• Promotion of investment through public private partnerships (PPP) was one of the main strategies during the implementation of the second five year Strategic Plan (2012/13-2016/17) but as PPP is a new concept in Tanzania, the country faces inadequate expertise both in-house and in the regulated utilities and specific PPP frameworks are yet to be developed.
  • Regulatory functions are heavily dependent on operating procedures of other institutions which sometimes have slowed down implementation of some of the key activities.
  • Inadequate technical and financial capacity particularly in the district and township water utilities has negatively impacted the Regulator’s compliance requirements.
  • Delays in obtaining Environmental Impact Assessment (EIA) Certificate has led to prevalence of petroleum stations constructed without approval from EWURA. In addition, there have been delays in securing Land Title Deeds; and EIA Certifi cates for electricity generation.
  • Increased smuggling of kerosene from neighbouring countries and selling of transit and tax exempted products.
  • Inadequate gas infrastructure which negatively impacts industrial growth and domestic and external consumption.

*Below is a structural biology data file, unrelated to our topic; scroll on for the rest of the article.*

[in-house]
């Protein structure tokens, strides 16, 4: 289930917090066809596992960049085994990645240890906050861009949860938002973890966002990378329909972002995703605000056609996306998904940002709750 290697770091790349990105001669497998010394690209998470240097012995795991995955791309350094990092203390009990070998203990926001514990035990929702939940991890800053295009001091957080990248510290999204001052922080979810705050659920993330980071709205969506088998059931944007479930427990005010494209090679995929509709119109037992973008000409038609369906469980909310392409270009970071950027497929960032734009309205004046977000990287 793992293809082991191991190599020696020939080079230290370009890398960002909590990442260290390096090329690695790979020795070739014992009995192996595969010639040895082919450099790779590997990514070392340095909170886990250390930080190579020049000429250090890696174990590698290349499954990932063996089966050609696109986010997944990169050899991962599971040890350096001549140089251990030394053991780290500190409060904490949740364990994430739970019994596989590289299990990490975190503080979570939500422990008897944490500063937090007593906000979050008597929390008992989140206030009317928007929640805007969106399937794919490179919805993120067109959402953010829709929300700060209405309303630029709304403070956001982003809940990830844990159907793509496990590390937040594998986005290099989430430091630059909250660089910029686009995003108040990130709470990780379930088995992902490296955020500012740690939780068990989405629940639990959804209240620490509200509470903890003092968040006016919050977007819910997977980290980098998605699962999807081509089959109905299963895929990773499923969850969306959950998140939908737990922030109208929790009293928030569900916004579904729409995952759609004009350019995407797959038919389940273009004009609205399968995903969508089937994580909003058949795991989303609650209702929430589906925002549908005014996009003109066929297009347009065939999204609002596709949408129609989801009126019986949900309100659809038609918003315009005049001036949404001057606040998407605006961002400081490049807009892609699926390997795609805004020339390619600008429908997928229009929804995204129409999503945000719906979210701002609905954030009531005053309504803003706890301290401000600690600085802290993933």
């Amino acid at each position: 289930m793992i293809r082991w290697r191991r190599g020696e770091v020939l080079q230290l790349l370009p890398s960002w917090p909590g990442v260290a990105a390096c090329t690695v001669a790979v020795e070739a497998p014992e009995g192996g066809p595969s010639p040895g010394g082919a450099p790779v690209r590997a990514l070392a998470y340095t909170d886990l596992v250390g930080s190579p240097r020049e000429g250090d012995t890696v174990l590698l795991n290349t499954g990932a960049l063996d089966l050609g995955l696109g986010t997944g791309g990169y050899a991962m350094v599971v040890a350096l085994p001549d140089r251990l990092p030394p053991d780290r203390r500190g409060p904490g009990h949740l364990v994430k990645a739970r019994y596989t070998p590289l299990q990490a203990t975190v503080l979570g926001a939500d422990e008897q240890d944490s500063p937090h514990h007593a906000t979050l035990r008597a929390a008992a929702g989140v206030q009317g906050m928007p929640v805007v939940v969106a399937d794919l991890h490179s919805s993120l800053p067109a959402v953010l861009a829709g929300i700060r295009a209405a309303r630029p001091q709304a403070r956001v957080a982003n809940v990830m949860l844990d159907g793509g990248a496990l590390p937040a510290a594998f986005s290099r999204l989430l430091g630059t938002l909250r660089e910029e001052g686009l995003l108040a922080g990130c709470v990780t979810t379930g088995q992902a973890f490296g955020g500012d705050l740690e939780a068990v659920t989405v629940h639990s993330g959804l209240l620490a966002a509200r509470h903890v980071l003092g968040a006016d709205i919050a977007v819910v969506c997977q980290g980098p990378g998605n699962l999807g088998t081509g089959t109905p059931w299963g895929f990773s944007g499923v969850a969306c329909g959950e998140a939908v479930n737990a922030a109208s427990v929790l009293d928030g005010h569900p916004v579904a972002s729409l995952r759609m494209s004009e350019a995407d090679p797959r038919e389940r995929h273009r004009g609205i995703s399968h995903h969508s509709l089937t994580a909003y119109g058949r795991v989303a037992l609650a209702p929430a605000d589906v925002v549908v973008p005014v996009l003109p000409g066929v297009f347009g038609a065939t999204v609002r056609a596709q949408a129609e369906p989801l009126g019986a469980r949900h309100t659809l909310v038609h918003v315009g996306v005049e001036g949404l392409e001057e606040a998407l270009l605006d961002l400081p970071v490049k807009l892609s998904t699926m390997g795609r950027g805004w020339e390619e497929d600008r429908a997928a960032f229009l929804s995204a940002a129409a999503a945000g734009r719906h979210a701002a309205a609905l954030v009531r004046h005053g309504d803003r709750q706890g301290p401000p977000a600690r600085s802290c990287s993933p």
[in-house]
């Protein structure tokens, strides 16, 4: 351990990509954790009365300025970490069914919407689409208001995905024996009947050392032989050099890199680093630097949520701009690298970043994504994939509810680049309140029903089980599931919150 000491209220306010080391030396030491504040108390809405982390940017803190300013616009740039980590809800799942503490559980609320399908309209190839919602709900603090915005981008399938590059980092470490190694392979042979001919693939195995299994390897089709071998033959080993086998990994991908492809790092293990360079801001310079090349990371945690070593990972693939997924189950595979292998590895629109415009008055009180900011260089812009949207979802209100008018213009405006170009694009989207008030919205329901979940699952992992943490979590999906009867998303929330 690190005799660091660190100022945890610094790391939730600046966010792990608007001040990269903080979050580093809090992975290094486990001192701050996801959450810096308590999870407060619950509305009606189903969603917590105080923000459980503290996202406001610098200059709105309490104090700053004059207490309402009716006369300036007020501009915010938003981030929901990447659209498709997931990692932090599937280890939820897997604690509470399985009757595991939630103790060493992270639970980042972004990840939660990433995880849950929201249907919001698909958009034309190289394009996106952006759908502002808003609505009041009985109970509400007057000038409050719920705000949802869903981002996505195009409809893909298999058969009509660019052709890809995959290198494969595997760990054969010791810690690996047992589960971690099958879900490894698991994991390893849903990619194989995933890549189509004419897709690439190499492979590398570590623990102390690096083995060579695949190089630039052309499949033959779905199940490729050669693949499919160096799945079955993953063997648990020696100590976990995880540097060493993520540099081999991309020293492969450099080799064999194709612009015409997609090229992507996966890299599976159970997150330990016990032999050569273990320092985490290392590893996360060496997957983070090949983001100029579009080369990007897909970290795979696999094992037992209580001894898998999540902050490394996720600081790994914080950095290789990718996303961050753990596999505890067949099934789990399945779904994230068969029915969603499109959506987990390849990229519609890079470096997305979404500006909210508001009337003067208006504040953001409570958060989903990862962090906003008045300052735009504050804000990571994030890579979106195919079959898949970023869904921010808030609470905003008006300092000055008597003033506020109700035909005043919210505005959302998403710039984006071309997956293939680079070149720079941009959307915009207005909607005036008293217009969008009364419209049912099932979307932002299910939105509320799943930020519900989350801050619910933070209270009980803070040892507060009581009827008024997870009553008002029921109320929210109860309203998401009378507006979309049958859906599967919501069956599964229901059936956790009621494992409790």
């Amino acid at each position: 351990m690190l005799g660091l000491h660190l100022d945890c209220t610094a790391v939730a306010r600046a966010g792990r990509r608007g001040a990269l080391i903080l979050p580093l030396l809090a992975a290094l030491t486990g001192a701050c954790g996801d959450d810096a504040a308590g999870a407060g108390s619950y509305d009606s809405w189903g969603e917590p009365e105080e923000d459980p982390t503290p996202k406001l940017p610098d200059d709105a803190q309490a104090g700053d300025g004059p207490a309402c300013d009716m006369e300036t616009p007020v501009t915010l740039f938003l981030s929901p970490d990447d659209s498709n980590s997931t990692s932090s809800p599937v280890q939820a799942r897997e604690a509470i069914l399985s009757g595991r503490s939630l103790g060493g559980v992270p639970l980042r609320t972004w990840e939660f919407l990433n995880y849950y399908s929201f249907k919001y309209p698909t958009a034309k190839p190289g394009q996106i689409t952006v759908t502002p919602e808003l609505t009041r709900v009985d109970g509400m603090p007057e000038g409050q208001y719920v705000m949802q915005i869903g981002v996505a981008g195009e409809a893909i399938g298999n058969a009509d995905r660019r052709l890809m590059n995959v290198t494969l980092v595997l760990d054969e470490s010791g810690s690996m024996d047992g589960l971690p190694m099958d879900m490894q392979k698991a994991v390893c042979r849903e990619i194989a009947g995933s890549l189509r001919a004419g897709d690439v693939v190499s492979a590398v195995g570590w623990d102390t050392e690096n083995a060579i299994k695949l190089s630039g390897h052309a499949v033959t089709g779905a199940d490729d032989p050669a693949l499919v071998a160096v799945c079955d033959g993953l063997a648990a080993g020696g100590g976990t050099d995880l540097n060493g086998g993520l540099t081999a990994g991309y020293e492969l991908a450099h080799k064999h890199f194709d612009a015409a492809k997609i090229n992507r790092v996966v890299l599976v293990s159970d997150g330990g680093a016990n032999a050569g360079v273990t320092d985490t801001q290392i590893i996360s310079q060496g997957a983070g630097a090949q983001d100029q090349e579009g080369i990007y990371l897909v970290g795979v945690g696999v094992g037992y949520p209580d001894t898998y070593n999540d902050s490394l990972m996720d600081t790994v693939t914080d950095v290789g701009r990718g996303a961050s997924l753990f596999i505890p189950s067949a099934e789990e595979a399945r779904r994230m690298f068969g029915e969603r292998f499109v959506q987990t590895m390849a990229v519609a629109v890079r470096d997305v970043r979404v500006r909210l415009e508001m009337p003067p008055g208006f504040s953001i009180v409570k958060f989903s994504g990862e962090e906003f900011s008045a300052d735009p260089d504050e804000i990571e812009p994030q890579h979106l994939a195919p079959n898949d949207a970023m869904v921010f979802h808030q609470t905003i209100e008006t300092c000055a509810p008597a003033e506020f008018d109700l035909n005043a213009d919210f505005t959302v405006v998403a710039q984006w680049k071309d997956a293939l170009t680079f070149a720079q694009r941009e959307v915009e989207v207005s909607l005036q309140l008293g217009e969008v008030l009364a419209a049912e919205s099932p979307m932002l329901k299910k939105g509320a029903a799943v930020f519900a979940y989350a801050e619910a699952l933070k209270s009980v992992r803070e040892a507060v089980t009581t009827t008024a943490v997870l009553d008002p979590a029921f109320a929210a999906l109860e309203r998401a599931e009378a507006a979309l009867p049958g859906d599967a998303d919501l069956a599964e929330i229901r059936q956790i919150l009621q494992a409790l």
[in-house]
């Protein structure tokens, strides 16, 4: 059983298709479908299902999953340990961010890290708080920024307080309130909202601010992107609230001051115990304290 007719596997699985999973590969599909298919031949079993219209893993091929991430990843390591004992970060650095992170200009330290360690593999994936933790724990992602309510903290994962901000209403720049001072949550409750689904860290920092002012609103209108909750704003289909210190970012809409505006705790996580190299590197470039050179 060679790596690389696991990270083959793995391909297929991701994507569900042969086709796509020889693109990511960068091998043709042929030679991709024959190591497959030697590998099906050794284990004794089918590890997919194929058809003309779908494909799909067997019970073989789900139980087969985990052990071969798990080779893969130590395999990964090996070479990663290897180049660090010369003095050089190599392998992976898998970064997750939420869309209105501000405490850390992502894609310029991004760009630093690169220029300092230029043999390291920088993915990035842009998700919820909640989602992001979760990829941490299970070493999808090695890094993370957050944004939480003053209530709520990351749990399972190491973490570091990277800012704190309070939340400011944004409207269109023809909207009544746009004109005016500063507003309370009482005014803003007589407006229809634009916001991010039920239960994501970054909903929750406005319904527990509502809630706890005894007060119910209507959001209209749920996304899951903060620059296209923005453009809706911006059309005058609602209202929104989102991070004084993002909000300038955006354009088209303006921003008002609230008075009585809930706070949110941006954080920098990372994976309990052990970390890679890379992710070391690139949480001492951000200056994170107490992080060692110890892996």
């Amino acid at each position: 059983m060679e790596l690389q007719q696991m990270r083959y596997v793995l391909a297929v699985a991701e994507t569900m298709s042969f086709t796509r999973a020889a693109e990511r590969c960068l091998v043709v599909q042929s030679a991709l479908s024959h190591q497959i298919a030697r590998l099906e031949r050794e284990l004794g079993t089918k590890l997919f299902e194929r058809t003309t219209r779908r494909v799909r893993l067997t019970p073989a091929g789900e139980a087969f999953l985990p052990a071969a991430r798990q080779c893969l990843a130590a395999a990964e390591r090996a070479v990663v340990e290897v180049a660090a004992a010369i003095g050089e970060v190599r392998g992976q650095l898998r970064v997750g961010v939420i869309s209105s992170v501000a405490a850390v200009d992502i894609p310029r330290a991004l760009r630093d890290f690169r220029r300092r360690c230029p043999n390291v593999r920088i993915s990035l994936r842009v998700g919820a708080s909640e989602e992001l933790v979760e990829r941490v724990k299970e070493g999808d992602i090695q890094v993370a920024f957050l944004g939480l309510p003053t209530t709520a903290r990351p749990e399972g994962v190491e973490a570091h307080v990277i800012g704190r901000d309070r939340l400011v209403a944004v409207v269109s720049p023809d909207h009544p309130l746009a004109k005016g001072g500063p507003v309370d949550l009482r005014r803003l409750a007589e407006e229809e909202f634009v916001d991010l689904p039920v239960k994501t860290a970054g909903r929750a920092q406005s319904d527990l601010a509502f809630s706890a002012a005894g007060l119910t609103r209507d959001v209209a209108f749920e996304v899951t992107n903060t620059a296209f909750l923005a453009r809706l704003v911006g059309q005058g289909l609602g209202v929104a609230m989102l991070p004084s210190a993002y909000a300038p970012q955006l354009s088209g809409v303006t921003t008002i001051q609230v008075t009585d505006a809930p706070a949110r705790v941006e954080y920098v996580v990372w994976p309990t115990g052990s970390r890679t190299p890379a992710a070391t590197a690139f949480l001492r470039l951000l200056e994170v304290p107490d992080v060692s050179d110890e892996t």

• High rent for EWURA’s Headquarters office located in Dar es Salaam, while initial efforts to construct an offi ce building in Dar es Salaam started but was stopped. The challenge is how to mobilize resources for relocation to Dodoma and at the same time implementing operational cost reduction measures.
  • Existence of substandard petroleum outlets in rural areas which are non-compliant to EWURA’s standards and are a security hazard while the Regulator has the responsibility of ensuring both security and supply.
  • The current mode of petroleum transportation using roads is costly in terms of; high petroleum prices in peripheral areas, destruction of roads, safety, and the environment. The conventional way of using pipeline and railways is capital intensive.
  • The EWURA Act, Cap 414 provides for regulatory independency. However, there are trends of threatening that independency through political and administrative interference.


References

  1. Overview”, “Ewura”, retrieved 26 August 2018.
  2. Overview”, “Ewura”, retrieved 26 August 2018.
  3. Overview”, “Ewura”, retrieved 26 August 2018.
  4. Overview”, “Ewura”, retrieved 26 August 2018.
  5. Ewura Strategic Plan for 2017/18 – 2021/22”, “Ewura”, retrieved 27 August 2018.
  6. Ewura Strategic Plan for 2017/18 – 2021/22”, “Ewura”, retrieved 27 August 2018.
  7. Board of Directors”, “Ewura”, retrieved 27 August 2018.
  8. Ewura Strategic Plan for 2017/18 – 2021/22”, “Ewura”, retrieved 27 August 2018.
  9. Ewura Strategic Plan for 2017/18 – 2021/22”, “Ewura”, retrieved 27 August 2018.
  10. Ewura Strategic Plan for 2017/18 – 2021/22”, “Ewura”, retrieved 27 August 2018.
  11. Ewura Strategic Plan for 2017/18 – 2021/22”, “Ewura”, retrieved 27 August 2018.